A biopsy is performed only once all of the workup has been done and the data necessary to assist in the diagnosis has been collected. There are several reasons why it is critical to conduct a staging workup prior to the biopsy. First, the tumor may be a primary sarcoma of bone and an ill-planned biopsy could compromise the ability to perform a limb-sparing procedure and to obtain high-quality imaging studies. Second, there may be another site of disease that is easier to biopsy and associated with less morbidity. Third, preoperative embolization may be helpful to prevent bleeding during biopsy or treatment, such as in the case of presumed renal cell metastases. Fourth, an unnecessary biopsy can be avoided if the diagnosis can be made based on laboratory analysis alone, such as with multiple myeloma. Fifth, histologic analysis alone identified the primary site of disease in only 3% of patients. Sixth, the increased information, as a result of combining laboratory studies with imaging results and histopathology, make it more likely that an accurate diagnosis is obtained.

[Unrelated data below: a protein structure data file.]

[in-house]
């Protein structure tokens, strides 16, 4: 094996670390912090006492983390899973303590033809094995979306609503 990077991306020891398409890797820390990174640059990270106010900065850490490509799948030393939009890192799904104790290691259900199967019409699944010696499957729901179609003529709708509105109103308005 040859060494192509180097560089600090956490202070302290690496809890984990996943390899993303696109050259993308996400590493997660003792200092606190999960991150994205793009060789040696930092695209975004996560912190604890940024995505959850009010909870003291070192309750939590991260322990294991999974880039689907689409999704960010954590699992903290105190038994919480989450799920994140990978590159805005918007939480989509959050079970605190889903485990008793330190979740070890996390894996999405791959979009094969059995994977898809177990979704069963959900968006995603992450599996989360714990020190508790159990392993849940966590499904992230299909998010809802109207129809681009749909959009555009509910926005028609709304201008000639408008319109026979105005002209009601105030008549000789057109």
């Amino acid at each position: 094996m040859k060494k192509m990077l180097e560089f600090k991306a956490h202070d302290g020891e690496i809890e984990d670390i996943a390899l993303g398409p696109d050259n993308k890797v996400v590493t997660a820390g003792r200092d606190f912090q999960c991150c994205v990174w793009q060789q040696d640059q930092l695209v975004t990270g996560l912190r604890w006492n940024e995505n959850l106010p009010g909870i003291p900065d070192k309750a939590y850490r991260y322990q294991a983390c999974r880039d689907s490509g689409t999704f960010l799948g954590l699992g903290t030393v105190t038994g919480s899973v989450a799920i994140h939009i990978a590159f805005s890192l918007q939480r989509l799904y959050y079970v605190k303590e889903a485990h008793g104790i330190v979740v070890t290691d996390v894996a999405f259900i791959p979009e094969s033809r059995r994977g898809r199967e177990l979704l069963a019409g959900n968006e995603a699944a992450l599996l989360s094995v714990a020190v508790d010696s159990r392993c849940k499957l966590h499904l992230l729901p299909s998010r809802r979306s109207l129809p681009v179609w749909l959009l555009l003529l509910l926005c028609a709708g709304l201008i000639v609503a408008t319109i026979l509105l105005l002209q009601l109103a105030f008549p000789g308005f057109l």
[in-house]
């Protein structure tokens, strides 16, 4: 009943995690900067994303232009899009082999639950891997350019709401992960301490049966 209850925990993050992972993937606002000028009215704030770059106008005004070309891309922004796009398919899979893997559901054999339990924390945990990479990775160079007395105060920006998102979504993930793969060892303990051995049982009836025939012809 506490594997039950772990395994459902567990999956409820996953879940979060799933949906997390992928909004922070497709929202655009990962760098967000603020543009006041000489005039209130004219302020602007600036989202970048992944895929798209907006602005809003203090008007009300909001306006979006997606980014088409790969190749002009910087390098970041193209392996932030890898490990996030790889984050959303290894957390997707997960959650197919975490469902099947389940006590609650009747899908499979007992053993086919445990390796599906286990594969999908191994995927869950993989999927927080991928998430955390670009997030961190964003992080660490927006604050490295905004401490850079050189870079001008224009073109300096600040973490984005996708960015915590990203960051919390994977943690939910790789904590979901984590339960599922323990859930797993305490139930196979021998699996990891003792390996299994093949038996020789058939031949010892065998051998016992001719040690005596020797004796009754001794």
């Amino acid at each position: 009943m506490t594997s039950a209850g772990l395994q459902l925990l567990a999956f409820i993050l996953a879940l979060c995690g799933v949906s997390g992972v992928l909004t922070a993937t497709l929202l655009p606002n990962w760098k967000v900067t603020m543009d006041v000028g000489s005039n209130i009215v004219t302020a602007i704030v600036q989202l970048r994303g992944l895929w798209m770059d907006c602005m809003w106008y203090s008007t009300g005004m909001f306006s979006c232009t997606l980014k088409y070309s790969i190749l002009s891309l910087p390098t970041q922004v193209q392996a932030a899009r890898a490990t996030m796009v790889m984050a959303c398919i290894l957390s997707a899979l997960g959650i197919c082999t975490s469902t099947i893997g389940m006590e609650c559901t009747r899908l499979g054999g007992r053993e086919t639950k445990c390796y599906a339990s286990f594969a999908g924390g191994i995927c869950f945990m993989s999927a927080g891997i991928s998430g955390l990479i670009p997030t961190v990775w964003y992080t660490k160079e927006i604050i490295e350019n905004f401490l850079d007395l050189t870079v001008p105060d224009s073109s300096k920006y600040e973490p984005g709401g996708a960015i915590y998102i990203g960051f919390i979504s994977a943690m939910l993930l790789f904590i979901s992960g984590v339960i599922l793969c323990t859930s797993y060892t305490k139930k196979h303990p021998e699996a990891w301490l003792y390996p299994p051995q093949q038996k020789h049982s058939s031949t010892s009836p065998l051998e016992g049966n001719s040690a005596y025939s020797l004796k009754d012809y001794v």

There are multiple ways to perform a biopsy and specific guidelines that must be adhered to. Biopsy techniques include fine-needle aspiration, image-guided core-needle biopsy, or open incisional biopsy. Proper oncologic principles should always be followed. The advantage of fine-needle aspirations or core-needle biopsies is that general anesthesia is not required, they are less morbid procedures, and they reduce the potential for contamination of the tumor site. The main disadvantage is a potential for sampling error due to the smaller tissue sample resulting in lower rates of accurate diagnosis compared with open biopsy. When performing an open incisional biopsy, the incision should be as small as possible, should be oriented in a longitudinal fashion with minimal disruption of the surrounding tissues, and should avoid major neurovascular structures. The location of the biopsy must be chosen cautiously, so it can be excised en bloc with the tumor, if necessary. It is important to maintain hemostasis throughout the procedure using electrocautery and bone wax to minimize contamination and tumor cell spillage.